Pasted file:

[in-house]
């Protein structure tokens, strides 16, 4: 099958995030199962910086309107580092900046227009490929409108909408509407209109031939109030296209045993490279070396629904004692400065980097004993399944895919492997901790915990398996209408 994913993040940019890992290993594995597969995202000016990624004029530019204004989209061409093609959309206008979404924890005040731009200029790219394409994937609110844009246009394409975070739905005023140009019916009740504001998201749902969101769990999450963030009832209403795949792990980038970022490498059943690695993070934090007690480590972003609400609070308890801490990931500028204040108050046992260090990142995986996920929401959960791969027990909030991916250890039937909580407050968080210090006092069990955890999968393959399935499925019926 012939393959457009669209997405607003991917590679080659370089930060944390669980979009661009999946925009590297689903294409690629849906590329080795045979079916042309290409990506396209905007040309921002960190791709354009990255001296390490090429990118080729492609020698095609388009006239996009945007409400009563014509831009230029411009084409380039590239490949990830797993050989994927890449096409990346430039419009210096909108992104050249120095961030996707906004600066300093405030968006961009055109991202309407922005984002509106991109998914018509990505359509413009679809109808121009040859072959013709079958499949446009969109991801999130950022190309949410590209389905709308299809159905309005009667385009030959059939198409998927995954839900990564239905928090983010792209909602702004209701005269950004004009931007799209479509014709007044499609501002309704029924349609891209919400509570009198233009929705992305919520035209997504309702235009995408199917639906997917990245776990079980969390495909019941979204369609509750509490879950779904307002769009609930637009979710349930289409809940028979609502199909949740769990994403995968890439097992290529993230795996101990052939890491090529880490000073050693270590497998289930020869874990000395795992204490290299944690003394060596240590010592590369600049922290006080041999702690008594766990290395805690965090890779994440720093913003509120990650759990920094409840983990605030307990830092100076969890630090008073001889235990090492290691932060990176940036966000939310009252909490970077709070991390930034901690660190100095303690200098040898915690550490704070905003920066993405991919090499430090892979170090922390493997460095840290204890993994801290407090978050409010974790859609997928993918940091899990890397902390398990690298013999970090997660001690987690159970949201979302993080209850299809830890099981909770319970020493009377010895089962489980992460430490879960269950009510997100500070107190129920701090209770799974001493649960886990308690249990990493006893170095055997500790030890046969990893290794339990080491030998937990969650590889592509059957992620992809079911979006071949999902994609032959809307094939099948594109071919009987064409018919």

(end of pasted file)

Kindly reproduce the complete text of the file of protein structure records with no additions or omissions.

[in-house]
């Protein structure tokens, strides 16, 4: 099958995030199962910086309107580092900046227009490929409108909408509407209109031939109030296209045993490279070396629904004692400065980097004993399944895919492997901790915990398996209408 994913993040940019890992290993594995597969995202000016990624004029530019204004989209061409093609959309206008979404924890005040731009200029790219394409994937609110844009246009394409975070739905005023140009019916009740504001998201749902969101769990999450963030009832209403795949792990980038970022490498059943690695993070934090007690480590972003609400609070308890801490990931500028204040108050046992260090990142995986996920929401959960791969027990909030991916250890039937909580407050968080210090006092069990955890999968393959399935499925019926 012939393959457009669209997405607003991917590679080659370089930060944390669980979009661009999946925009590297689903294409690629849906590329080795045979079916042309290409990506396209905007040309921002960190791709354009990255001296390490090429990118080729492609020698095609388009006239996009945007409400009563014509831009230029411009084409380039590239490949990830797993050989994927890449096409990346430039419009210096909108992104050249120095961030996707906004600066300093405030968006961009055109991202309407922005984002509106991109998914018509990505359509413009679809109808121009040859072959013709079958499949446009969109991801999130950022190309949410590209389905709308299809159905309005009667385009030959059939198409998927995954839900990564239905928090983010792209909602702004209701005269950004004009931007799209479509014709007044499609501002309704029924349609891209919400509570009198233009929705992305919520035209997504309702235009995408199917639906997917990245776990079980969390495909019941979204369609509750509490879950779904307002769009609930637009979710349930289409809940028979609502199909949740769990994403995968890439097992290529993230795996101990052939890491090529880490000073050693270590497998289930020869874990000395795992204490290299944690003394060596240590010592590369600049922290006080041999702690008594766990290395805690965090890779994440720093913003509120990650759990920094409840983990605030307990830092100076969890630090008073001889235990090492290691932060990176940036966000939310009252909490970077709070991390930034901690660190100095303690200098040898915690550490704070905003920066993405991919090499430090892979170090922390493997460095840290204890993994801290407090978050409010974790859609997928993918940091899990890397902390398990690298013999970090997660001690987690159970949201979302993080209850299809830890099981909770319970020493009377010895089962489980992460430490879960269950009510997100500070107190129920701090209770799974001493649960886990308690249990990493006893170095055997500790030890046969990893290794339990080491030998937990969650590889592509059957992620992809079911979006071949999902994609032959809307094939099948594109071919009987064409018919």